An End-of-Summer Italian Al Fresco Dinner

Vicky Wasik

Late August is my favorite time of year: just cool enough to eat outside without dripping sweat into your food, but still the season for excellent produce. It's like all those tender stalks of asparagus, juicy tomatoes, and bunches of fresh herbs are just begging you to make a totally killer Italian dinner and eat it in a cool evening breeze. And let's be real: why wouldn't you say yes? Here's how it's gonna go.

Aperitivo: Negroni

Vicky Wasik

Let's start off with something refreshing and bracing: the Negroni. Over the last decade, Negronis have taken the States by storm, and the once obscure Italian aperitivo seems like it's definitely here to stay. All I can say is hells yes, because the bittersweet combo of Campari, gin, and sweet vermouth is the perfect summery, appetite-whetting drink that also happens to be almost impossible to screw up (seriously, just equal parts everything). Throw in a piece of orange peel and you're good to go.

Really can't stand the bitterness? Swap your cocktail for a glass of one of our favorite bottles of Lambrusco: we love the effervescent red best when it's young, dry, just a little fruity, and tart.

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Anitpasto: Caprese Salad

J. Kenji Lopez-Alt

Making a great caprese salad all boils down to getting your hands on the very best ingredients—it's such a simple dish that each component deserves to shine. Luckily, it's the perfect time of year for fresh, local, tart-sweet tomatoes and bright leaves of basil. The rest is just a matter of getting your hands on the highest quality olive oil and fresh mozzarella you can find (we recommend heading to your local dairy for the latter if you've got one). Finish it off with coarsely ground black pepper and flaky salt, and you're good to go. And no, we didn't forget the balsamic: it just doesn't belong.

Get the recipe for Classic Caprese Salad »

Primo: Ricotta Gnocchi With Asparagus and Prosciutto

J. Kenji Lopez-Alt

This may look and sound like a complicated dish, but ricotta gnocchi couldn't be faster or easier. Seriously, you can whip this bad boy up in less time than it takes to boil a box of spaghetti, give or take a little practice. The gnocchi themselves are a bare-bones combo of ricotta, Parmesan, flour, and egg. Stir 'em together, roll the dough into a log, and sliced into individual nubs. They cook for about three minutes before they're finished in a quick sauté of asparagus, prosciutto, and a glug of heavy cream. On your marks, get set...go!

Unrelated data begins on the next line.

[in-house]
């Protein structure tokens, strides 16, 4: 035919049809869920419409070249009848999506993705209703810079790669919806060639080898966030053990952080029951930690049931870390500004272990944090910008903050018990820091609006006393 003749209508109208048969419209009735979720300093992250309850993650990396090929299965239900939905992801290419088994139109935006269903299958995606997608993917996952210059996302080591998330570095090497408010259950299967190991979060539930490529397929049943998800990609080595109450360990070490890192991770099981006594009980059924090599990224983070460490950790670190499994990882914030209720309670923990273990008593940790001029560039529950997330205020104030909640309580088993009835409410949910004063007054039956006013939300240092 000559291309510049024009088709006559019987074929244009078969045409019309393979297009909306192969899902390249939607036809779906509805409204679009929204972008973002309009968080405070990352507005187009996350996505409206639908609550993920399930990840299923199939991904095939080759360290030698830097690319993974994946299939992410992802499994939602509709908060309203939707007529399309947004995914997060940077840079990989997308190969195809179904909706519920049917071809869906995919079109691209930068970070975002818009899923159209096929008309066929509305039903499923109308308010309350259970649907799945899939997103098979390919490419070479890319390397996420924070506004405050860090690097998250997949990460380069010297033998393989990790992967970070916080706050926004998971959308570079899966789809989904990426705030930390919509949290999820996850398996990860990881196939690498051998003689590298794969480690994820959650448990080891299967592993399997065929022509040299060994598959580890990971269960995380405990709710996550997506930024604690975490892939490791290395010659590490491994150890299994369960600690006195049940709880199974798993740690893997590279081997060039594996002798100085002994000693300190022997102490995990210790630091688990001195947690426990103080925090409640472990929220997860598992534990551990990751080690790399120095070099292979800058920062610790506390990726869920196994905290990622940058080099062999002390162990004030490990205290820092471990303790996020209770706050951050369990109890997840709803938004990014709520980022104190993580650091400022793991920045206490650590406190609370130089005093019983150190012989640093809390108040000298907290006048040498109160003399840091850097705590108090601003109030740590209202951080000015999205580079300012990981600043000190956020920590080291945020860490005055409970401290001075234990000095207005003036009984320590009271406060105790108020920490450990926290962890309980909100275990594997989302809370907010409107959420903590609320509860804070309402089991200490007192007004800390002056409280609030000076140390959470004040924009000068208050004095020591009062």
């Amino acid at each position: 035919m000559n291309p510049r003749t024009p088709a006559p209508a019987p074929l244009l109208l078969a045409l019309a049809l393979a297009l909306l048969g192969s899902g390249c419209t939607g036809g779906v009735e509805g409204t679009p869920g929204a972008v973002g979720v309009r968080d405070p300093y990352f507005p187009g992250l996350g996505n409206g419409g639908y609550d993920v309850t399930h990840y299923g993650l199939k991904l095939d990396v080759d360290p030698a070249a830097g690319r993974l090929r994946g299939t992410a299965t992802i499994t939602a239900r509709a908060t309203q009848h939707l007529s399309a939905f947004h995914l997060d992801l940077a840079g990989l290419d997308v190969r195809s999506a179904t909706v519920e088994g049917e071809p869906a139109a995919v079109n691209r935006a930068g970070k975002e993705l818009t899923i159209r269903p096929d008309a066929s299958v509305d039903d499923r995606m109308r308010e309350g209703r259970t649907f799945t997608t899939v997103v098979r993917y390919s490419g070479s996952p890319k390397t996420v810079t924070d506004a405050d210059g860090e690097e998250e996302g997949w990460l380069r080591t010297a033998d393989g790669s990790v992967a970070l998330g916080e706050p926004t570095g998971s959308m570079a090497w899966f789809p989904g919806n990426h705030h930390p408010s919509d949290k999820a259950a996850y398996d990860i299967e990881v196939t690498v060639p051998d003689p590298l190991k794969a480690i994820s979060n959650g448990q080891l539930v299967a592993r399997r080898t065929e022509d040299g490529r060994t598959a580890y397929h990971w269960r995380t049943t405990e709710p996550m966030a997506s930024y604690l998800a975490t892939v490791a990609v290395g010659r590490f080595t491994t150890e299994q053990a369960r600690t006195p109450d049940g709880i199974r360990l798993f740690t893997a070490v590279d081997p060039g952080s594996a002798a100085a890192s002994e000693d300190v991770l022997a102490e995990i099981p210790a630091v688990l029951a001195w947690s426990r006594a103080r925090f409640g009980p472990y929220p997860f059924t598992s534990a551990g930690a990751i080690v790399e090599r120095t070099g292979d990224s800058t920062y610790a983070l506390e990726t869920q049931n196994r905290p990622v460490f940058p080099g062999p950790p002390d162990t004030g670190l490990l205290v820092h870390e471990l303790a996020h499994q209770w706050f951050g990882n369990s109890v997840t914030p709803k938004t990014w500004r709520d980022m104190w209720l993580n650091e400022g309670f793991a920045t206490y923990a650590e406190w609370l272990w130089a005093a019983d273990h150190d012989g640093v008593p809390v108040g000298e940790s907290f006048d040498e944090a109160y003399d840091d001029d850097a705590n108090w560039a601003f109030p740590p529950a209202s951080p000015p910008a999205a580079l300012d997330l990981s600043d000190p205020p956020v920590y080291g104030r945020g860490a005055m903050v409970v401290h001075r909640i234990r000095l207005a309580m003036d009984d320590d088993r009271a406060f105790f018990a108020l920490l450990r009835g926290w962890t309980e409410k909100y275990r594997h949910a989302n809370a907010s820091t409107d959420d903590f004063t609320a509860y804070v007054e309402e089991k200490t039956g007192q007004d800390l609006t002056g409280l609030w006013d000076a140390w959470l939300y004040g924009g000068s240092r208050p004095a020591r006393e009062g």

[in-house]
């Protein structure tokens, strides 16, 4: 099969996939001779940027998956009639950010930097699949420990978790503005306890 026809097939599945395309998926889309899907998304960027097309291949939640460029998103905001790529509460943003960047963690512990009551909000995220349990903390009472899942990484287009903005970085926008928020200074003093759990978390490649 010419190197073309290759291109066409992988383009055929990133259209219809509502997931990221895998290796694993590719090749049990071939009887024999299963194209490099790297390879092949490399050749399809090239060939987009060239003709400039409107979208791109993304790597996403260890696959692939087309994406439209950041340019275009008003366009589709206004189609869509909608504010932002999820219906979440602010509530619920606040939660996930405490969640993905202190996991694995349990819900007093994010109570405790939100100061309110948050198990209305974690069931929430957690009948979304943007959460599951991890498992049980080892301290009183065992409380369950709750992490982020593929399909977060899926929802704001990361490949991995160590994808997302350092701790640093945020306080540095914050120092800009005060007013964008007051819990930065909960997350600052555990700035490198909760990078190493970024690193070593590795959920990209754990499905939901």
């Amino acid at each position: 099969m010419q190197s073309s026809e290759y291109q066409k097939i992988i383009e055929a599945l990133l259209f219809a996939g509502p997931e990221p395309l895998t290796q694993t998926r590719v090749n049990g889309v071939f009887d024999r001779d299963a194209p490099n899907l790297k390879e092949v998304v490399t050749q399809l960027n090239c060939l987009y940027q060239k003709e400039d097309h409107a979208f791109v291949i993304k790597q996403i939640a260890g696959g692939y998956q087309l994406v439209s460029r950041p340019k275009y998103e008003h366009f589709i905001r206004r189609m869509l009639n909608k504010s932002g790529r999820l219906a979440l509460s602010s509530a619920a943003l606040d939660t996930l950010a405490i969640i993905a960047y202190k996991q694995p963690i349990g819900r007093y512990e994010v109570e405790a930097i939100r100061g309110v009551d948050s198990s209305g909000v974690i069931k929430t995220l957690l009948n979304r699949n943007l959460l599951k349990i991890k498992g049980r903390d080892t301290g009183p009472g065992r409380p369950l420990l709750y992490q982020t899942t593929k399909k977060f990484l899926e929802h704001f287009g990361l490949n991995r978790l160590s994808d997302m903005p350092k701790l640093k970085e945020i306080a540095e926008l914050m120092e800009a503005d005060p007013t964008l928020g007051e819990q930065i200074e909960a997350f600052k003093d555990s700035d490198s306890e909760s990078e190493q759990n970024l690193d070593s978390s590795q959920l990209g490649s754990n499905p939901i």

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Secondo: Shrimp Scampi

Vicky Wasik

Buttery, garlicky shrimp scampi is an inherently simple dish, but that doesn't mean we don't have a few tricks up our sleeve. For starters, put down the bottle of white wine and grab the vermouth: it makes a killer pan sauce when mixed with butter and fresh herbs. And speaking of those herbs, we don't just stop at the traditional parsley—our recipe calls for tarragon and chives to round things out. And when it comes to the shrimp itself, we give them a sprinkle of baking soda before sautéing them, for meaty shellfish that stays moist and tender even when cooked over high heat.

Not a big fan of shrimp? Might I recommend a juicy hanger steak in a punchy bagna cauda sauce, instead?

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Dolce: Ricotta Gelato

Max Falkowitz

Smooth, creamy, mild ricotta forms the base of this light but satisfying gelato. It also happens to be a great way to use up any extra ricotta left over from your gnocchi. And unlike more labor-intensive recipes, this one's entirely no-cook: just mix together ricotta, milk, sugar, corn syrup for smoothness, and a pinch of salt, and you can have freshly churned gelato-style ice cream in under an hour. Once you've got it, scoop it onto a summery fruit pie or just enjoy it plain. Or celebrate ricotta's versatility and pair it with mix-ins like lemon zest, cocoa nibs, dark chocolate, chopped nuts, or honey.

Get the recipe for Ricotta Gelato »